by Denise Roig
Having been cinematographer on some 50 films, Marielle Nitoslawska is certain of one thing. Sky Bones, her latest documentary, couldn't have been made inside the film industry. "I would have heard questions like, Will this sell on TV?" said the head of Concordia University's Film Production program.
An evocative 50-minute film about Quebec artist Domingo Cisneros, Sky Bones defies categorization. "People ask, Is this a film about art or about nature? Is it about man versus nature? Is it about life and death?" Yet it's this amorphous quality that makes the film interesting, she believes.
It's also not market-driven, Nitoslawska said. "As one of the best schools in Canada, it's our mandate to encourage and nourish precisely this kind of work, so that the opportunity to make non-commercial films can continue." She calls Sky Bones "a real Concordia University story," and is grateful for the chance to make her film "exactly the way I wanted to make it."
The story began in the early 1990s with a telephone conversation with Cisneros. A visual artist born in Mexico, he had spent 25 years living in a remote area of the upper Laurentians, and had become a force in the renaissance of Native culture in the 1970s. "Domingo was one of the first to say, Moccasins are great, beads are fabulous, but what are we going to do as contemporary Native artists?"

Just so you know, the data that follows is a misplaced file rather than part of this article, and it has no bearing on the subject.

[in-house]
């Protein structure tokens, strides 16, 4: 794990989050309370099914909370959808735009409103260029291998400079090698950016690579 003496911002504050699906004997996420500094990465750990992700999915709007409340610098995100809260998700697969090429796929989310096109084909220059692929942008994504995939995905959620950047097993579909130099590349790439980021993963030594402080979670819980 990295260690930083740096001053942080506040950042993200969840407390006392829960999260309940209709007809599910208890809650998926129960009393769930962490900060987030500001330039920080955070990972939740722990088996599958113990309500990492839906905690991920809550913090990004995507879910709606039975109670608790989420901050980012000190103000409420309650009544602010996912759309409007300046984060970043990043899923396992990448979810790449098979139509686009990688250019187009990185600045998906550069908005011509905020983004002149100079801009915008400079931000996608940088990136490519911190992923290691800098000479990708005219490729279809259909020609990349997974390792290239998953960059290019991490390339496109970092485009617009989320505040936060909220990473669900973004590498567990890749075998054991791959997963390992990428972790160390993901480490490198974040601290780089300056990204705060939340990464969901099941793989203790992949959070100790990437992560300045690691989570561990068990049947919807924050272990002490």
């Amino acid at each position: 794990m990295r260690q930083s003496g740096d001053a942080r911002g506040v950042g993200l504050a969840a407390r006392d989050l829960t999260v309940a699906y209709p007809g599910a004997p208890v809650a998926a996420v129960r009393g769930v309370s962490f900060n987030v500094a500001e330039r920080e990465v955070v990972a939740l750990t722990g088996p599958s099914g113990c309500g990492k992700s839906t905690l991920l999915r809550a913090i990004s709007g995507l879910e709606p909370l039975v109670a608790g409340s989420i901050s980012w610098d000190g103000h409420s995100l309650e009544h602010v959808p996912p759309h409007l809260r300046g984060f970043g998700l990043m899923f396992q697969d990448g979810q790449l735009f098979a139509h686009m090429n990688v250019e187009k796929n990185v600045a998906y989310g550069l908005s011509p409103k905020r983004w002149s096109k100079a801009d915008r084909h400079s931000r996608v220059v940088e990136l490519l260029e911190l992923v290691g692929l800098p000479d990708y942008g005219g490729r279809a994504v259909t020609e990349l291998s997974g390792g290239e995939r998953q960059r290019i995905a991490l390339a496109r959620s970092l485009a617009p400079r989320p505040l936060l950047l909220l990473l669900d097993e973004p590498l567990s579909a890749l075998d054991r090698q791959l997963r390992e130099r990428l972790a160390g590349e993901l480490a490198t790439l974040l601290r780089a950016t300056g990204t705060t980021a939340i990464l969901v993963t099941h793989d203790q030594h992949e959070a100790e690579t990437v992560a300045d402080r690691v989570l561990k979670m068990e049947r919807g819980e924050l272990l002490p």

The filmmaker, who earned a BFA from Concordia in 1976 and an MFA from the Polish National Film School in 1984, hit it off immediately with Cisneros. "Domingo had been to Poland. I'd been spending time in Mexico. He kept saying, 'You must come up!'" Their rapport continued over four years of filming, editing, mixing and fundraising.
Nitoslawska began shooting in Mexico in the summer of 1994 with the help of a faculty research grant. Later, money from the National Film Board and the Canada Council allowed her to shoot in Quebec, often without a crew. Nearly eight months were spent finding the right tone for the soundtrack, as she worked with Michel Grzelak, a colleague in the Film Department's sound section.
The sense of being inside nature, as well as being inside the head of an artist, dominates Sky Bones. The visuals do the telling: images of water, sky, fire and forest wash over the viewer, insistent, dream-like. The ever-shifting landscape serves as a mirror for Cisneros' highly original installations of bones and furs, skulls and stones.
Part artist, part writer, part shaman, Cisneros says in the film, "The forest is my studio, my gallery, my museum." The same might be said of Nitoslawska. She recalls sitting in a boat in the Laurentians and looking down at pieces of wood floating by. "You see something wonderful, and suddenly you're shooting. There was always room for that magical thing to happen."
She's aware of how difficult it is for a film like Sky Bones, unconventional, in three languages, to reach a general audience. So far, it has been enthusiastically received at the Vancouver Film Festival, and was one of the films chosen for the opening of Montreal's newest art film theatre, Ex-Centris. Nitoslawska has also shown it to several of her classes, where it provoked lively discussion.
Sky Bones will be shown at the Cinˇmath¸que Quˇbˇcoise on November 4 at 9 p.m.